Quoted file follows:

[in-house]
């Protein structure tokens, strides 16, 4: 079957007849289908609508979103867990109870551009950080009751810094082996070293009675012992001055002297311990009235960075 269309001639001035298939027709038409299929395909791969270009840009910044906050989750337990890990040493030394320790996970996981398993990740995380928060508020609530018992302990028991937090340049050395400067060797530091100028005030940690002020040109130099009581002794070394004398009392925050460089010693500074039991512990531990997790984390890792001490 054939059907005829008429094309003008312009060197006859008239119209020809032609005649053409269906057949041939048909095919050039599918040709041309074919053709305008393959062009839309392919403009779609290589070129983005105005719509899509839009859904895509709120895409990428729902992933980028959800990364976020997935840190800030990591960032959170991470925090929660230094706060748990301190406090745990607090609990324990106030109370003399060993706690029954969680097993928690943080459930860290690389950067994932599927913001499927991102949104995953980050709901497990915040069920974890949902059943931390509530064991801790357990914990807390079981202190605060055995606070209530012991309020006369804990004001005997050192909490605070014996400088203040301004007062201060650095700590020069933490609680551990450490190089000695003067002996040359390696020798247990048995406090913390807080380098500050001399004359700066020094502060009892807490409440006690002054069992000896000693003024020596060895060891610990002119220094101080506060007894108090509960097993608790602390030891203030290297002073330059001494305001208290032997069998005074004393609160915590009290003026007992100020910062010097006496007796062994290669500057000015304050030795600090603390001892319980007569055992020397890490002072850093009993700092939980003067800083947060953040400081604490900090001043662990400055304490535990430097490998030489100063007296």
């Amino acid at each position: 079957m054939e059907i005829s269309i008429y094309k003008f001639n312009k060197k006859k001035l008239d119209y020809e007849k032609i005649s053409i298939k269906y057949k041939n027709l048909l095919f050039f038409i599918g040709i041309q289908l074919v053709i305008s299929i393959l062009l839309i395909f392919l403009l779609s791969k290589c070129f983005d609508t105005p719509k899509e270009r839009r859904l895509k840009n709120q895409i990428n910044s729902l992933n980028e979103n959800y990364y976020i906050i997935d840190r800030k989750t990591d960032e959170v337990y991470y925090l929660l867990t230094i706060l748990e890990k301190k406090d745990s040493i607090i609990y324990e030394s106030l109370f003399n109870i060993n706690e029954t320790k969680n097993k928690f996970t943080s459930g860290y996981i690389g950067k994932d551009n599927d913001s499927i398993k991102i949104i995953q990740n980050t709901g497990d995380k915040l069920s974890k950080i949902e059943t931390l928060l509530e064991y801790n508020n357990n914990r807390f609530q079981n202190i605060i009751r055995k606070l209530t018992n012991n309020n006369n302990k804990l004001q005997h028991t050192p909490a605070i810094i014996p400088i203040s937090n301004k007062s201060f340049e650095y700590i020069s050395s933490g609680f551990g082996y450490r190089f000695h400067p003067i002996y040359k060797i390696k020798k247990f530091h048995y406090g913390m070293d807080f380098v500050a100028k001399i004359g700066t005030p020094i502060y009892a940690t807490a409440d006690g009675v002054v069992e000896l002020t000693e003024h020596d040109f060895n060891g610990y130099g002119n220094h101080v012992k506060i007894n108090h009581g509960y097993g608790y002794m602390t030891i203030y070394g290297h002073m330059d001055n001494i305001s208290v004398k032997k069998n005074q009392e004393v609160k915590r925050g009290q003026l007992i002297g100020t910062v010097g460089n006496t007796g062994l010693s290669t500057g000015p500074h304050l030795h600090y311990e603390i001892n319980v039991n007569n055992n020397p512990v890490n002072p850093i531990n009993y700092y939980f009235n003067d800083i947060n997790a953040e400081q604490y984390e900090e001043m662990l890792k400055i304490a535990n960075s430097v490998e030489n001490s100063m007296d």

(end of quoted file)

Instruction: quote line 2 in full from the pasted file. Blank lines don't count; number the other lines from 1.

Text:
């Protein structure tokens, strides 16, 4: 079957007849289908609508979103867990109870551009950080009751810094082996070293009675012992001055002297311990009235960075 269309001639001035298939027709038409299929395909791969270009840009910044906050989750337990890990040493030394320790996970996981398993990740995380928060508020609530018992302990028991937090340049050395400067060797530091100028005030940690002020040109130099009581002794070394004398009392925050460089010693500074039991512990531990997790984390890792001490 054939059907005829008429094309003008312009060197006859008239119209020809032609005649053409269906057949041939048909095919050039599918040709041309074919053709305008393959062009839309392919403009779609290589070129983005105005719509899509839009859904895509709120895409990428729902992933980028959800990364976020997935840190800030990591960032959170991470925090929660230094706060748990301190406090745990607090609990324990106030109370003399060993706690029954969680097993928690943080459930860290690389950067994932599927913001499927991102949104995953980050709901497990915040069920974890949902059943931390509530064991801790357990914990807390079981202190605060055995606070209530012991309020006369804990004001005997050192909490605070014996400088203040301004007062201060650095700590020069933490609680551990450490190089000695003067002996040359390696020798247990048995406090913390807080380098500050001399004359700066020094502060009892807490409440006690002054069992000896000693003024020596060895060891610990002119220094101080506060007894108090509960097993608790602390030891203030290297002073330059001494305001208290032997069998005074004393609160915590009290003026007992100020910062010097006496007796062994290669500057000015304050030795600090603390001892319980007569055992020397890490002072850093009993700092939980003067800083947060953040400081604490900090001043662990400055304490535990430097490998030489100063007296």